Coeliac disease requires a strict gluten-free diet. As such, baking can become a bit of a challenge. For sufferers, there are now plenty of gluten-free recipes for cakes, pastry, etc. However, whipping up delicious treats requires a little more effort than simply replacing wheat flour with gluten-free flour.
Successful baking requires individual recipes and different quantities of ingredients. In this article, find out what you need to know when baking gluten-free treats, which ingredients you need and how to get the perfect pastry with a few tips and tricks.
Baking with gluten-free flour
Gluten is also known as "sticky protein", and for good reason: gluten is the component in flour that holds the dough together later on and thus ensures that it becomes elastic and voluminous. These days, there are plenty of gluten-free flour alternatives, but they all have different baking characteristics to normal flour depending on the type. It is often advisable to combine different flours to get the best baking result.
These gluten-free types of flour are particularly well-suited to baking:
Buckwheat flour is a dark flour with a nutty taste. It is particularly suitable for baking bread, waffles, or other savoury foods.
Wholegrain rice flour is milled from the entire rice grain, including the hull. As a result, it contains more dietary fibres than white rice flour. It has a mild flavour that works well in both sweet and savoury baking.
Coconut flour has a slightly sweet flavour and an exotic note. Pastry containing gluten-free coconut flour requires a little more liquid.
Gluten-free oat flour can be used in numerous ways and goes well in both sweet and savoury foods. Gluten-free oats are generally well tolerated by most people with coeliac disease. However, a small number of people may react to the avenin in the oats. Gluten-free oats must also be avoided in the case of this intolerance.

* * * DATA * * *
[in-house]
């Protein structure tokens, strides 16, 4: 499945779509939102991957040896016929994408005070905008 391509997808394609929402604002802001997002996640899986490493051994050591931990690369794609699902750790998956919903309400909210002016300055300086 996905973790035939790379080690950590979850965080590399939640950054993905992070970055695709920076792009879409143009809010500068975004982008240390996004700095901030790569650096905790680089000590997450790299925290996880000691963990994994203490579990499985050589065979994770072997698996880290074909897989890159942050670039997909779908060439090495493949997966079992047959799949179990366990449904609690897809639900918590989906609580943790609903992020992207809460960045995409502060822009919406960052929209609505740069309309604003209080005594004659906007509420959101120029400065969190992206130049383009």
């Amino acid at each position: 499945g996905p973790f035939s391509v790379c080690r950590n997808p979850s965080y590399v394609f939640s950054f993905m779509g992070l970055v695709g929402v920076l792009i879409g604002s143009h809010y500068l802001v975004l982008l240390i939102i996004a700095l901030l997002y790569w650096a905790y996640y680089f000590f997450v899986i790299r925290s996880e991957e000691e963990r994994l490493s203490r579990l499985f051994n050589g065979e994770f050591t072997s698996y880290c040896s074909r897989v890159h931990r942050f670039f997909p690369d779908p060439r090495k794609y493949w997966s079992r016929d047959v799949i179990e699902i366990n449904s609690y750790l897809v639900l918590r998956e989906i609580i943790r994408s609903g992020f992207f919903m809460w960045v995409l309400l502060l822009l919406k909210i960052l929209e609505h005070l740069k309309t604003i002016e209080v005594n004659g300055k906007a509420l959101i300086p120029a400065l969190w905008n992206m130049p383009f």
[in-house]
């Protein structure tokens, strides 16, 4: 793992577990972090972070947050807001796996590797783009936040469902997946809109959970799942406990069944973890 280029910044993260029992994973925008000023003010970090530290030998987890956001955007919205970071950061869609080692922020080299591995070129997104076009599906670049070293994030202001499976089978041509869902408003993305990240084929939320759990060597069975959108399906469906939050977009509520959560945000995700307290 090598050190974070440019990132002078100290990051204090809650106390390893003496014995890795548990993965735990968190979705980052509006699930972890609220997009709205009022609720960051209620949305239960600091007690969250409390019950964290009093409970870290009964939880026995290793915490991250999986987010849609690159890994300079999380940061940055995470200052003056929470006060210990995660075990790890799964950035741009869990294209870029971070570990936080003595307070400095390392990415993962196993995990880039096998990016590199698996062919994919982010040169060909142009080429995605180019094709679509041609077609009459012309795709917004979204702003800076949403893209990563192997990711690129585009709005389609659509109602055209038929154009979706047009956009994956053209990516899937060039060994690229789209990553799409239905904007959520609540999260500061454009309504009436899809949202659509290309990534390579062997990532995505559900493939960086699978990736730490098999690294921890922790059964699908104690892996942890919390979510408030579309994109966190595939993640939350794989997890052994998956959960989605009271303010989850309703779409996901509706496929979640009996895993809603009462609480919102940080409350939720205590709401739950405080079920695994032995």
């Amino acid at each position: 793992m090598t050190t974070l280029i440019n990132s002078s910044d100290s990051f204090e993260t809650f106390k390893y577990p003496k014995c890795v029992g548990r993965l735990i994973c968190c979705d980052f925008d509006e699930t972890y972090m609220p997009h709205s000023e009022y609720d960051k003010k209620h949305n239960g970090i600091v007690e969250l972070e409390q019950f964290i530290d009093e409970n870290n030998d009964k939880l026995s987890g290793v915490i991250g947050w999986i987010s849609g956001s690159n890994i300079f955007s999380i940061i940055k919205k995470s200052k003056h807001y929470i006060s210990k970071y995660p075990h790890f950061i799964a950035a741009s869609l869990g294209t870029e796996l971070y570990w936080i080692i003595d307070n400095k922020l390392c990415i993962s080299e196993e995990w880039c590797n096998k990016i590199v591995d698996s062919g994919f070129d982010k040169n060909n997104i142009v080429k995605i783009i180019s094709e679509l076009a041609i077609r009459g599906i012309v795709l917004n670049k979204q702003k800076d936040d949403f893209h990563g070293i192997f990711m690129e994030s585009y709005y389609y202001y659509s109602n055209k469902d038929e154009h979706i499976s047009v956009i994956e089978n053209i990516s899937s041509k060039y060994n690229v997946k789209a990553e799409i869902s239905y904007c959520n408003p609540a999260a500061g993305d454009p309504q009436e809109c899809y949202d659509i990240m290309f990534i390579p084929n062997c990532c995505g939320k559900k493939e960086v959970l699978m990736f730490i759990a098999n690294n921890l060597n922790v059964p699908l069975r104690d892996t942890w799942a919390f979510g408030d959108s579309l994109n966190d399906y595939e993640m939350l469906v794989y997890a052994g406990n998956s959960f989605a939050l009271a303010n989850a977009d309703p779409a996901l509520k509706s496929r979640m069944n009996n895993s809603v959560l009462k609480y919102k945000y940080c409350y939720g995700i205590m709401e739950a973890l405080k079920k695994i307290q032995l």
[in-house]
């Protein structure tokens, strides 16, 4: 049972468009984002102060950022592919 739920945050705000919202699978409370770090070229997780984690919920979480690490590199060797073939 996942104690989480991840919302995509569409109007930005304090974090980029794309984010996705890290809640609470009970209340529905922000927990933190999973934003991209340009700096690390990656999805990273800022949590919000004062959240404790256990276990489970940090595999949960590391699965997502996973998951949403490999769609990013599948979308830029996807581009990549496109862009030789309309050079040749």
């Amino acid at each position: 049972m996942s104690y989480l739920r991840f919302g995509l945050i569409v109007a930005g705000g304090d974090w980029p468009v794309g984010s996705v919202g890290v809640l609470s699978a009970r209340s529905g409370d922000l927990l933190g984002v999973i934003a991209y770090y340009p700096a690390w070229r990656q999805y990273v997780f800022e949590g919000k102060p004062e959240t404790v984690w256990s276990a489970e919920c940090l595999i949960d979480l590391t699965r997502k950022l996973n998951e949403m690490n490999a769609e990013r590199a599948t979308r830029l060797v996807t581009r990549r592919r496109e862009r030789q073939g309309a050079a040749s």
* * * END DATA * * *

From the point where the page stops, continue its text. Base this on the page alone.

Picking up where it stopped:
Almond flour has a slightly nutty flavour and is particularly well suited to sweet baked goods such as brownies or muffins, but also as a nutty coating for fish.
Cornflour has a very mild flavour and can therefore be used in a variety of ways, whether in pastry or for setting flans and custards.
How to make gluten-free dough
When baking without gluten, it is not only the type and quantity of gluten-free flour that is important, but also the baking additives such as psyllium and xanthan gum. These function as binding agents and give the dough a good structure. There are also a few tips and tricks that are useful when making gluten-free dough.
Use cling film to roll out
As pastry dough without wheat flour is usually much stickier than normal pastry dough, it is advisable to allow the dough to rest for around 10 mins before rolling it out. To prevent the dough from sticking to the rolling pin, place a sheet of cling film over the dough. Baking sheets made of silicone are particularly suitable as a base for working the dough.
Give the dough moisture
Dough without gluten tends to dry out quickly. To prevent this, it can be helpful to add more liquid to the dough, for example in the form of quark. Components such as nuts, vegetables and fruit also give the dough more moisture.
Preparing the tin
After baking, it can be a real challenge to get gluten-free baked goods out of the tin in one piece. To ensure the baked goods come out of the tin easily, it is advisable to line the tin with baking paper before baking.
Bake without convection
Convection/fan-assisted baking is not suitable for gluten-free baked goods, as the circulating air dries them out quickly. It is better to use conventional cooking (top and bottom heat).
Did you know: for moist yet crusty gluten-free bread, we recommend adding water-binding ingredients such as soaked linseed, buckwheat, ground tigernuts or psyllium to the mixture. They bind the moisture in the dough and the bread stays fresh for longer. Because of the high starch content, breads need to be baked for longer and on a higher temperature, as the starch can only bind moisture when exposed to heat and the bread forms a nice crust.